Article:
Anyone surviving lockdown in South Africa, who happens to have a teenager or three with a console, will doubtless know about Warzone by now. At the very least, the pained howls as they are knocked out of the match reverberate across the country’s digital streets. This one is popular by any metric.
Originally, it began as an individual time waster, but my Warzone’s friends list soon began pinging with messages from old school friends. Friends who I used to spend every other weekend with LAN-playing computer games from someone’s spare room.
For us, this was serious business. We’re in it to win it, so to speak. Perfunctory talk about how we’re doing during the lockdown – one lives in rural UK, the other in KwaZulu-Natal – swiftly makes way for tactical talk. Where are we dropping, what’s in your loadout, the usual kind of talk if you grew up playing games on wobbly garden furniture, fueled by two-litre sodas.
This is pure escapism, video gaming at its purest. Here, there’s little concern for ’Rona and more worry about ammunition. For a little while, at least, we’re able to transplant ourselves far away from the global pandemic.
Brothers in Diabolical arms
At some point during the lockdown, my brother suggested we climb back into Diablo III. Now eight years old, the game runs on virtually any modern-ish computer or console.
In a nutshell, you select your character, be it anything from a barbarian or wizard to a necromancer or crusader. Do you want to blast things from a distance using spells? Wizard. Do you want to leap in roaring and chop your foes down with monstrously large axes? Barbarian. One gets to grip with the play style very quickly.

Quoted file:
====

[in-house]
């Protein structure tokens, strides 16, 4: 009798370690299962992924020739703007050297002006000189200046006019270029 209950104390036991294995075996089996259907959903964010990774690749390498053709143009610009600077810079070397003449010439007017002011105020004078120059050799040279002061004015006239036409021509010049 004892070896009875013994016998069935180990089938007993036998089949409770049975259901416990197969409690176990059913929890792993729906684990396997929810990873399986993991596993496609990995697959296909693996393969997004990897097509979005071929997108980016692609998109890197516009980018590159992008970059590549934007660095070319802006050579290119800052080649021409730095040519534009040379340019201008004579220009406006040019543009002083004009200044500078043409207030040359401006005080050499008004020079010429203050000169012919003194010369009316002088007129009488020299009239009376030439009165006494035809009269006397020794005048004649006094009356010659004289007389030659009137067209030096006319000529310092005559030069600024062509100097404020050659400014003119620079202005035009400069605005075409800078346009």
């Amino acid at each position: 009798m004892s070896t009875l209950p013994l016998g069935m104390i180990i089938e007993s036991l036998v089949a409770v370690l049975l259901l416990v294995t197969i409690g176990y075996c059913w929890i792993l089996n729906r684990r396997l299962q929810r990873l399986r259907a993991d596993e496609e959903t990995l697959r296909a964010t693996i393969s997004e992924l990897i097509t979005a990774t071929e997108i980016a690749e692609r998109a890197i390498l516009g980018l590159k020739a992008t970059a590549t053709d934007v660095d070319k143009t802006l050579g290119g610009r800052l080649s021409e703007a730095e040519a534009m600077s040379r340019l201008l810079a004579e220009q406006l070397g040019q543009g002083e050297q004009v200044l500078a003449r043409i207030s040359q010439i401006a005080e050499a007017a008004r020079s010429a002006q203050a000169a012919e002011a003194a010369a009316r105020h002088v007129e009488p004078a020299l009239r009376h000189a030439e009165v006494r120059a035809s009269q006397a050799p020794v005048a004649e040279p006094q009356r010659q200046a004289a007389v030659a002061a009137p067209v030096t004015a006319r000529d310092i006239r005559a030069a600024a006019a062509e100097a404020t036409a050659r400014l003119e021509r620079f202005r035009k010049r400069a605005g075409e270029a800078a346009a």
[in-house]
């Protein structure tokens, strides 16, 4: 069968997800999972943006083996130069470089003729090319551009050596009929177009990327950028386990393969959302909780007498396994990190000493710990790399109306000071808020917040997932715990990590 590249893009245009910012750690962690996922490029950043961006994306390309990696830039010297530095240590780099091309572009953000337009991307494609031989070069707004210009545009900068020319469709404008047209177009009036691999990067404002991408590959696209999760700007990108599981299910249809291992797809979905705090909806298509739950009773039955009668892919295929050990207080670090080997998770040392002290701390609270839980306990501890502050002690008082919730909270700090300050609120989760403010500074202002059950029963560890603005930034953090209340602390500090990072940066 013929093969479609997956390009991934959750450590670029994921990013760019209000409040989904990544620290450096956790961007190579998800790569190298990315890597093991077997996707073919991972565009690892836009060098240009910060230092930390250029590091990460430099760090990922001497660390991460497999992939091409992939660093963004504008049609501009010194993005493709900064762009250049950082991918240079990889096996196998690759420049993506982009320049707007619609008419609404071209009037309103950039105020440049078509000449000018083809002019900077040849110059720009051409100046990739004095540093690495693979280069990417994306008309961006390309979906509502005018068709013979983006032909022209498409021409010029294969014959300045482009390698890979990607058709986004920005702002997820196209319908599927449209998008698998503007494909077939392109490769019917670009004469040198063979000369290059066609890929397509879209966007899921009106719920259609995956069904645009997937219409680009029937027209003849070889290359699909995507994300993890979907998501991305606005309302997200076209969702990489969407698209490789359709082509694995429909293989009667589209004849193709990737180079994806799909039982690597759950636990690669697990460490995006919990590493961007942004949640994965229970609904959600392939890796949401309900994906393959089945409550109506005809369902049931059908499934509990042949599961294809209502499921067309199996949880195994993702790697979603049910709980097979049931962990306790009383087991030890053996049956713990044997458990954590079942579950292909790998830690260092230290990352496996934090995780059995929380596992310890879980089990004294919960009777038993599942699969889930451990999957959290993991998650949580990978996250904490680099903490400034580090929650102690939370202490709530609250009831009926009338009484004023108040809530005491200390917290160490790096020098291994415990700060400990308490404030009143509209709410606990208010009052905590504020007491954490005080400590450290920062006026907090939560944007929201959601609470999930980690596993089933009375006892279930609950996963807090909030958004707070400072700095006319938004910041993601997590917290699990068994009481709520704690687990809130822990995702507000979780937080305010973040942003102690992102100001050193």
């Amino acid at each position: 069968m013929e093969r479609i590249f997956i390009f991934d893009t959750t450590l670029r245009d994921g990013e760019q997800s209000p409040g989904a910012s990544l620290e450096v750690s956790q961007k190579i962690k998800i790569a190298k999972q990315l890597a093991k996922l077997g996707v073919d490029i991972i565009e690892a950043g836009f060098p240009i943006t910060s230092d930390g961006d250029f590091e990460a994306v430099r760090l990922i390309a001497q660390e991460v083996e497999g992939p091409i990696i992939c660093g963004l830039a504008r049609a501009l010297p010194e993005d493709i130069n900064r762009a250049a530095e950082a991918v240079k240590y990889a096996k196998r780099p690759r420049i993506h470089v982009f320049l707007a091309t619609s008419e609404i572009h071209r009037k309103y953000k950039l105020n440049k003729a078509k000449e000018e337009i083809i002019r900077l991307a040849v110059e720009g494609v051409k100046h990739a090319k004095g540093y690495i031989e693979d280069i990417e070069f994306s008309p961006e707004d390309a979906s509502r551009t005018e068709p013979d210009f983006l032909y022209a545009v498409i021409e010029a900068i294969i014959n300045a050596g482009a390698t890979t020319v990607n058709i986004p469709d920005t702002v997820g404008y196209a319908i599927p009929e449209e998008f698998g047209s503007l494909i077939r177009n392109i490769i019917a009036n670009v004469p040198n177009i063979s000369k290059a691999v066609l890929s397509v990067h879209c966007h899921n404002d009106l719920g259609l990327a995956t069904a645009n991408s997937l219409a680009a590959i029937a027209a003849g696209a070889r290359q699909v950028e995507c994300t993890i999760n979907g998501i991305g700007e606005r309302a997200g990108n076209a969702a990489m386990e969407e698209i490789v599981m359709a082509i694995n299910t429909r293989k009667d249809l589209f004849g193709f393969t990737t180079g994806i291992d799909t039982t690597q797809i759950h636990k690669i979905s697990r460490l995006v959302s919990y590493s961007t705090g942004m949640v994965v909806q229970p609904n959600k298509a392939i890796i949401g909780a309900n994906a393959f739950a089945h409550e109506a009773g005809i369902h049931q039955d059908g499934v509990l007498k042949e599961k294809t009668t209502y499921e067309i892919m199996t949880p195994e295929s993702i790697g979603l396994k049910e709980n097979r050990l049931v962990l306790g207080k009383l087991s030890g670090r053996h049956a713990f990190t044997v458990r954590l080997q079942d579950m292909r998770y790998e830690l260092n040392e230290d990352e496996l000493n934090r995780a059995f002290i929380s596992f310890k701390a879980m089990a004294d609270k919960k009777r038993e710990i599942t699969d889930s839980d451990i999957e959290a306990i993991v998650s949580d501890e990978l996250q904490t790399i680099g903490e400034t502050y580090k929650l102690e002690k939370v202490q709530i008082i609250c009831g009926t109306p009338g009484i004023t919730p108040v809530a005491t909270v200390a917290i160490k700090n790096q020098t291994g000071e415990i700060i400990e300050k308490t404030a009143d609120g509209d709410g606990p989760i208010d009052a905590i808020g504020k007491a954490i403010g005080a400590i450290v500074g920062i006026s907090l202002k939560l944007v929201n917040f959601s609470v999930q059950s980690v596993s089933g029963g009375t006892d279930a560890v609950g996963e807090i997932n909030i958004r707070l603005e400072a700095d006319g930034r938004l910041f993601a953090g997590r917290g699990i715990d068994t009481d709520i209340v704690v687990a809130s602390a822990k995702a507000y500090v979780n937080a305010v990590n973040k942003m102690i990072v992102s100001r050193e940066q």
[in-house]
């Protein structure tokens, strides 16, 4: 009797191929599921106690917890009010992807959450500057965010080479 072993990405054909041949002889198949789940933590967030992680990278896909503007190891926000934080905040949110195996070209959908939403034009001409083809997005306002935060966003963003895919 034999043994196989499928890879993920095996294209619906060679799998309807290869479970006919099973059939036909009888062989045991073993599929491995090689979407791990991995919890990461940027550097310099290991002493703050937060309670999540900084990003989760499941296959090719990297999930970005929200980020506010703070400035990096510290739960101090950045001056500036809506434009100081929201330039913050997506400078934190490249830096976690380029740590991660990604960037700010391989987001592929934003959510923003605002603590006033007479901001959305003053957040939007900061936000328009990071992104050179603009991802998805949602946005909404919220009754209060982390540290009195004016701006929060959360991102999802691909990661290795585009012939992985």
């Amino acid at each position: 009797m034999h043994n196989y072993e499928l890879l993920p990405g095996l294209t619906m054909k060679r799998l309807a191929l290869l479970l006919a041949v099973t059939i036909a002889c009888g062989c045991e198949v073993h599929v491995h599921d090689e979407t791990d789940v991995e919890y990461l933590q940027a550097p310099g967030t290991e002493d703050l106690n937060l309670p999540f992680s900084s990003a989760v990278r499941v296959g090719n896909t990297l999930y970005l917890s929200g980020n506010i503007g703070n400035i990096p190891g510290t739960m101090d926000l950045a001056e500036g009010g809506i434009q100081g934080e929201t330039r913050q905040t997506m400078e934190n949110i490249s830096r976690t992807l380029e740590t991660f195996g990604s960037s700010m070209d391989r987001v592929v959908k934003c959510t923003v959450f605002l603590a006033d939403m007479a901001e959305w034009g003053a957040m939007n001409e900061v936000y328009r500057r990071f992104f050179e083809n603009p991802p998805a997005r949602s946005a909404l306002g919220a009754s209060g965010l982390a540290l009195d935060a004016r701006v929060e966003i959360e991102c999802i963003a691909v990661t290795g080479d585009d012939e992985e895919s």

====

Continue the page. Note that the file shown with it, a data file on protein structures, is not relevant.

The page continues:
My brother is in the late stages of finishing up his PhD in London. As a consequence of the lockdown, his activities range from work, writing, walking the Liverpool docks and avoiding the seagulls, and playing video games.
Diablo, then, is his reward for finishing a chapter, completing some revisions, or just plain stress release. For myself, it’s an opportunity to see how my family is doing, in between slaying demons of the underworld.
All told, the hours spent gaming during lockdown rival some of the laziest days of our youth. Unlike our youth, however, gaming is our outlet now. It’s the pressure valve that enables our mental faculties some breathing room mid-pandemic.
But during this process, it has also become a far more meaningful tool for reconnecting with old friends in a way I had not thought possible. We were support systems for each other in the real world, and now, in the digital one, we are a crucial lifeline expanding over the globe at a time when we have never been more isolated from one another.
This is not to say, however, that family nearby cannot bond over video gaming. Indeed, after the compelling run-though of Ori and the Will Of the Wisps, I took the plunge and put it up on the TV, controller in fiancée’s hand, willing to give it a crack.
And crack it did. A Saturday morning melted away into afternoon and early evening, stopping only for hunger and leg-stretching. Casual 2D platformers, then, is the genre that just might prove the right gateway for my non-gamer partner to share my digital world.
So before you berate your spouse, or children for spending too much time playing video games, consider their position. For many of the gaming masses, this is the most sociable we’ve ever been. DM/ML
Caption Wizard (brother) and Crusader (author) in perfect destructive harmony